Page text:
Dutch banks no longer accept Antillean guilder

THE HAGUE--The Central Bank of Curaçao and St. Maarten is being blamed for the fact that Antillean guilders can no longer be exchanged in the Netherlands.

Commercial banks and the exchange offices in Netherlands are no longer accepting the Antillean guilder since October 10, the date when the Netherlands Antilles was dismantled as a country. The Antillean guilder is still the official currency in Curaçao and St. Maarten and will remain so until the countries introduce a new currency, the Caribbean guilder, which is probably in 2012.

According to the exchange office GWK Travelex, which was the last one to accept the Antillean guilder, the Central Bank of Curaçao and St. Maarten is to be blamed. A spokesperson of GWK Travelex, stated in Saturday's edition of the Dutch newspaper De Volkskrant that the Central Bank omitted to create a "buying situation."

That makes the commercial risks for the commercial banks and exchange offices too big, also because the Antillean guilder is not a current currency.

De Volkskrant cited Chairperson of the Caribbean Cultural Heritage Foundation and the Antillean youth organisation Yudansa Eardly van der Geld who harshly criticised the move by the commercial banks and exchange offices. Van der Geld called it a shame that no decent transitional period has been introduced as happened with the replacement of the Dutch guilder by the euro.

The Dutch Central Bank, however, doesn't consider it necessary to intervene other than to guide the introduction of the US dollar as official currency in the new Dutch public entities Bonaire, St. Eustatius and Saba. The US dollar will become official currency on these islands per January 1, 2011, with a transitional period for the fading out of the Antillean guilder.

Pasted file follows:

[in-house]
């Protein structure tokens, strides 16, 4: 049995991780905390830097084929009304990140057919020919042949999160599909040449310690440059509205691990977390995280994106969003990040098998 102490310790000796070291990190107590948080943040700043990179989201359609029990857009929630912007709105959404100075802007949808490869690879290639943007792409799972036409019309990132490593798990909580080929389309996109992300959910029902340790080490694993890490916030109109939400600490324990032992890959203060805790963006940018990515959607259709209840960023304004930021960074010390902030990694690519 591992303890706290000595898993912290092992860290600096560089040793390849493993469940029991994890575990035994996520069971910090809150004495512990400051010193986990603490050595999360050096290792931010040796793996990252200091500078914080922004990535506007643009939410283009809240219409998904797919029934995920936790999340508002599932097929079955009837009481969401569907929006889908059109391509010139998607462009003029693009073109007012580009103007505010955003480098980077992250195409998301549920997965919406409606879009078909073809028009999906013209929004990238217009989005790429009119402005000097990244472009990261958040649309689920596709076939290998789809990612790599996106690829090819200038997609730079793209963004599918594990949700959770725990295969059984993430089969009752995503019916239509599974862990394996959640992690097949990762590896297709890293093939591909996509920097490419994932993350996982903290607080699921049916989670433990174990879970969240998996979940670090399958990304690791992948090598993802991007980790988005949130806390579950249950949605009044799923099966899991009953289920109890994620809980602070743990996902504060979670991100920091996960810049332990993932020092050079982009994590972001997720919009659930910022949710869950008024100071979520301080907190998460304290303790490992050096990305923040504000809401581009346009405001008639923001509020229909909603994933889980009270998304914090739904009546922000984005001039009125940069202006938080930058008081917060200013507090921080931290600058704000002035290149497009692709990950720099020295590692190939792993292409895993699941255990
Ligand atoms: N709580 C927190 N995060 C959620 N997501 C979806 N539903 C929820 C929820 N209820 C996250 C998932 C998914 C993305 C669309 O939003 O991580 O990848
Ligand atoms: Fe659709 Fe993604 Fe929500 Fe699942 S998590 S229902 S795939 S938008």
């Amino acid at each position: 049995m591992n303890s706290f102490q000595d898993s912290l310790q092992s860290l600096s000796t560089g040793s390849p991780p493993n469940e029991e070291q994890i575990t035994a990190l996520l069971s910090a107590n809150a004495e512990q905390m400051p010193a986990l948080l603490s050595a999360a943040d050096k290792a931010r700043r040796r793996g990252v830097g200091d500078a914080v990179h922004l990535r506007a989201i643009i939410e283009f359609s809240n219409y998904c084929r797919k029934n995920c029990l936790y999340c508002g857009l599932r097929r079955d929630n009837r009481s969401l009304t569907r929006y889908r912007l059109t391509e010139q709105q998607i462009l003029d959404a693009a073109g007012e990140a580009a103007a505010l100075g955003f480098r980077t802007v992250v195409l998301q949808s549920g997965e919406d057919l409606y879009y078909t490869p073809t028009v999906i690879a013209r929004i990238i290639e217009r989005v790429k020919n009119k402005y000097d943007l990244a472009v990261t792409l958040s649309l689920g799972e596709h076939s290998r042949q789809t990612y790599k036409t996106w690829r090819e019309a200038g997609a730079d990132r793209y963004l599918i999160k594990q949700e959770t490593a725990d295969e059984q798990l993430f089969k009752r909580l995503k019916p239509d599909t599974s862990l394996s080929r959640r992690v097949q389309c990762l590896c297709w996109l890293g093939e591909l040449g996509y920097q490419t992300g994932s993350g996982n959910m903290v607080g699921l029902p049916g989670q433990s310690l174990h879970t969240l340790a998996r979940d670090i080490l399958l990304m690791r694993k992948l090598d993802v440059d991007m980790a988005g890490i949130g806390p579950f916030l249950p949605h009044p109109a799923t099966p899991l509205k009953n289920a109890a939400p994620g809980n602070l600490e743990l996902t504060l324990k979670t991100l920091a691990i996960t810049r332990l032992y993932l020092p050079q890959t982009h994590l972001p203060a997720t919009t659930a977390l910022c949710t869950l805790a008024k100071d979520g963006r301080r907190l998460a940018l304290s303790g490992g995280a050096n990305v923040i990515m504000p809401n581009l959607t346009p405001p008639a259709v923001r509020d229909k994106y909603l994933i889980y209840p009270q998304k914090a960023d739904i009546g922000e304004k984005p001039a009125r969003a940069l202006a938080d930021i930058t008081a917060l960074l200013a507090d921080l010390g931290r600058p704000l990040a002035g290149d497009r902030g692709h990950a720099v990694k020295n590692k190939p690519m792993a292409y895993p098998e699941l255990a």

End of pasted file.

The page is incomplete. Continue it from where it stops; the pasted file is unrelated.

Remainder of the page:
This doesn't help Antilleans living in the Netherlands who want to exchange their Antillean guilders for euros, argued Van der Geld. A spokesperson of the Dutch Central Bank said that the bank was informed about the issue, but said it was a responsibility of the Central Bank of Curaçao and St. Maarten.

The spokesperson stated that the Antillean guilder will be accepted in Curaçao and St. Maarten until 2012 and that people could exchange their guilders via the islands. Van der Geld called it nonsense that people had to travel to the islands to exchange their money.

Asked for comment, the Central Bank of Curaçao and St. Maarten referred to a press release of October 12 this year. In that press release it was stated that the Caribbean guilder wasn't the official currency yet because the bank notes and coins still had to be designed and printed. "The process has already started, but will take about 1.5 years. We expect to introduce the new bank notes and coins at a still-to-be-determined date in 2012."

The Antillean guilder will be taken out of circulation within three months after the introduction of the Caribbean guilder. Until that time, the Antillean guilder will remain the official currency. In the period of maximum three months, both the Antillean and Caribbean guilder will be legal tender. After that period the Caribbean guilder will be the only legal tender in Curaçao and St. Maarten

After the official date of introduction of the Caribbean guilder, people can still exchange their Antillean guilders at the Central Bank of Curaçao and St. Maarten for a period of thirty years on a one-on-one basis.

Members of the Dutch Second Chamber Cynthia Ortega-Martijn and Arie Slob of the Christian Union (CU) earlier in November have posed written questions to Dutch Minister of Home Affairs and Kingdom Relations Piet Hein Donner and Finance Minister Jan Kees de Jager on the issue. The Members of Parliament have asked for a clarification. They suggested that the Dutch Central Bank get involved.

29 November 2010

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